Evidence Based Practices

What are Evidence-Based Practices?

Evidence-based practice is a significant development throughout human services that emphasizes outcomes. Interventions within community corrections are considered effective when they reduce offender risk and subsequent recidivism and therefore make a positive long-term contribution to public safety.

An evidence-based approach often, requires a client to confront and change his or her mindset and behaviors and can therefore be extremely challenging but worthwhile if the client does not go on to commit any future crimes. As a result it is the department’s goal that the client gains insight into his/her actions and behavior and learns new coping strategies which will deter them from reoffending.

To successfully deliver this treatment to offenders, staff must understand antisocial thinking, social learning, and appropriate communication techniques. Skills are not just taught to the offender, but are practiced and the resulting pro-social attitudes and behaviors are positively reinforced by staff. The Probation Department prioritizes, plans, and budgets to implement predominantly programs that have been demonstrated to reduce recidivism.

Eight Evidence-Based Principles

  • Target Highest Risk Offenders. Correctional agencies should provide rehabilitation treatment programming to their highest risk to reoffend probationers. Provide other types of programs to low risk to reoffend probationers.
  • Assess Offenders Needs. Correctional agencies should assess the criminogenic needs (six major risk factors: antisocial/ pro-criminal attitudes, values, and beliefs; pro-criminal associates; temperament and personality factors; a history of antisocial behavior; family factors; low levels of educational, vocational or financial achievement) of their offenders. The goal of programming should be to diminish needs.
  • Design Responsivity into Programming. Programming should account for individual offender characteristics that interfere with or facilitate an offender’s ability and motivation to learn.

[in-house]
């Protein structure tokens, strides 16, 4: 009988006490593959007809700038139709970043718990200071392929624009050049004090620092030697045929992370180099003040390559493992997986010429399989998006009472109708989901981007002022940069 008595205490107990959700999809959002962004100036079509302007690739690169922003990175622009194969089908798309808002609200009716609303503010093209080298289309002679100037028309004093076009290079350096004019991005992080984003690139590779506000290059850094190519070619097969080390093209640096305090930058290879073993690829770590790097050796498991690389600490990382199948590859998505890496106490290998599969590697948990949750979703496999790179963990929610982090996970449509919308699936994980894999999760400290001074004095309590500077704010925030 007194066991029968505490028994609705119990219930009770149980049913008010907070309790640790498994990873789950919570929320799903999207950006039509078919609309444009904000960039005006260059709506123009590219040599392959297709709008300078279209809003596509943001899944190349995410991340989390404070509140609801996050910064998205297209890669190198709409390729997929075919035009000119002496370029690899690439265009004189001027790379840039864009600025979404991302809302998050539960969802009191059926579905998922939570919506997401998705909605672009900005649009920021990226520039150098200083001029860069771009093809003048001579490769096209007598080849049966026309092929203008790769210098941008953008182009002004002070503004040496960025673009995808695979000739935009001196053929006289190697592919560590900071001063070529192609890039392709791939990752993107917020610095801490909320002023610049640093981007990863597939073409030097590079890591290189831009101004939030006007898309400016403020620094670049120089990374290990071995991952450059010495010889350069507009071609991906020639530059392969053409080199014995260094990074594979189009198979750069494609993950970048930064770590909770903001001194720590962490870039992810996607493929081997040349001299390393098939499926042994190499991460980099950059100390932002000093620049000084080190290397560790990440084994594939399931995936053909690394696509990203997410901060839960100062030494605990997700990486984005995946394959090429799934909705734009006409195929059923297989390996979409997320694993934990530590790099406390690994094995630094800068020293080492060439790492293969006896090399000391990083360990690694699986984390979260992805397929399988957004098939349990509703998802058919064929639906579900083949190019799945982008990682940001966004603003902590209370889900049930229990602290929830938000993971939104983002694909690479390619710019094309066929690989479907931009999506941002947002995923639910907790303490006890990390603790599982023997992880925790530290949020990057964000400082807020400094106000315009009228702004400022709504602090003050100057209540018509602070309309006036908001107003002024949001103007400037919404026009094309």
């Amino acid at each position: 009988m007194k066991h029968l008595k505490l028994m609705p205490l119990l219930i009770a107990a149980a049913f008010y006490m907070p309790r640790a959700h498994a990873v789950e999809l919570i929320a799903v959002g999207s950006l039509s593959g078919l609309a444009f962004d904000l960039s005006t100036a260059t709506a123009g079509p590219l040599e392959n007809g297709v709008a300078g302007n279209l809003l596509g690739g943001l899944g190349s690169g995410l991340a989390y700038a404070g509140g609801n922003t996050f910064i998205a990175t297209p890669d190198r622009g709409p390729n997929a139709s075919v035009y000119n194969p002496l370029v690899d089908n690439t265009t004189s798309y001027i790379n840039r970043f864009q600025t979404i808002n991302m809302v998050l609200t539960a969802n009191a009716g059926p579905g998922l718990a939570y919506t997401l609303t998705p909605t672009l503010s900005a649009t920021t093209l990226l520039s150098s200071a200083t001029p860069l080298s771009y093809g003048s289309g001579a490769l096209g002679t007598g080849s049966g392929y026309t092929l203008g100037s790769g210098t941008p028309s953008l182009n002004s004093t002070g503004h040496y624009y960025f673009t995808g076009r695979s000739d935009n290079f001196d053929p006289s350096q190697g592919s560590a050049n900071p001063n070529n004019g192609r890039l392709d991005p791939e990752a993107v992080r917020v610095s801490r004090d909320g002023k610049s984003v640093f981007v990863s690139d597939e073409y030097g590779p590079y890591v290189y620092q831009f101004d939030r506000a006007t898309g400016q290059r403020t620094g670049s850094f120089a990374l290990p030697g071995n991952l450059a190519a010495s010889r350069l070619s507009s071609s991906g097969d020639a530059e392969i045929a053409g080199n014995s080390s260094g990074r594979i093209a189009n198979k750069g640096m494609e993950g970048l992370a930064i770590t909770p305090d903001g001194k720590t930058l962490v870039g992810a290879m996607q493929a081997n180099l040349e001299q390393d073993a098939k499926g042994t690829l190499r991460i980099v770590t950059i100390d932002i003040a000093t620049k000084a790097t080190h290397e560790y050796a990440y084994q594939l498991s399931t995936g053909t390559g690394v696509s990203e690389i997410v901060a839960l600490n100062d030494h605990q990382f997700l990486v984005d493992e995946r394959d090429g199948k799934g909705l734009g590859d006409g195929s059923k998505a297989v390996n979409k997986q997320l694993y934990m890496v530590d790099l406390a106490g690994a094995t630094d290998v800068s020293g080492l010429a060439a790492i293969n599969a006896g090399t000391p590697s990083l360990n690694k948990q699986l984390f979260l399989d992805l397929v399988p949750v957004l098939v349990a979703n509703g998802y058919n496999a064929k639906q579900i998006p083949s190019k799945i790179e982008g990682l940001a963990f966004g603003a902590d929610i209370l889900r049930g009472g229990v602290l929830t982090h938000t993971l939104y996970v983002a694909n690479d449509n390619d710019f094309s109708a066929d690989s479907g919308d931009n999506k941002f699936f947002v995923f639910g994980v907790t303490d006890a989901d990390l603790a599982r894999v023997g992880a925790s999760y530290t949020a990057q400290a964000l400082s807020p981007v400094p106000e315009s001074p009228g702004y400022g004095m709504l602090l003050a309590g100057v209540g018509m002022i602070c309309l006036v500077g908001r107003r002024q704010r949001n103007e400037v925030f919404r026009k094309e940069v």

• Develop Behavior Management Plans. Individual programming should occur in the context of a larger behavior management plan developed for each offender (in Ohio we use the Ohio Risk Assessment System-ORAS).
  • Deliver Treatment Programs using Cognitive-Based Strategies. Research has consistently determined that cognitive-behavioral treatments are more effective than any other form of correctional intervention because these treatment types address criminal thinking and behaviors in offenders.
  • Motivate and Shape Offender Behaviors. Programming should include structure or capacity for rewarding positive behavior in addition to punishing negative behavior.
  • Engender the Community as a Protective Factor Against Recidivism and Use the Community to Support Offender Reentry and Reintegration. Programming should involve the offender’s immediate family members and various agencies in the community to which the offender be returning. The state should empower the community—families, neighborhoods, and religious institutions, businesses—to reduce crime through deliberate efforts that assist offenders under correctional control and provide support to reduce criminal behavior.
  • Identify Outcomes and Measure Progress. The system should use performance measures to evaluate progress and inform improvements.

These eight principles reinforce each other. Accordingly, the Probation Department recognizes that no single evidence-based intervention is guaranteed to succeed with all target populations, and certainly not in isolation. Helping clients make better choices and take advantage of opportunities is a complex process that depends on a variety of variables. We are constantly seeking out new and innovative policies and practices.

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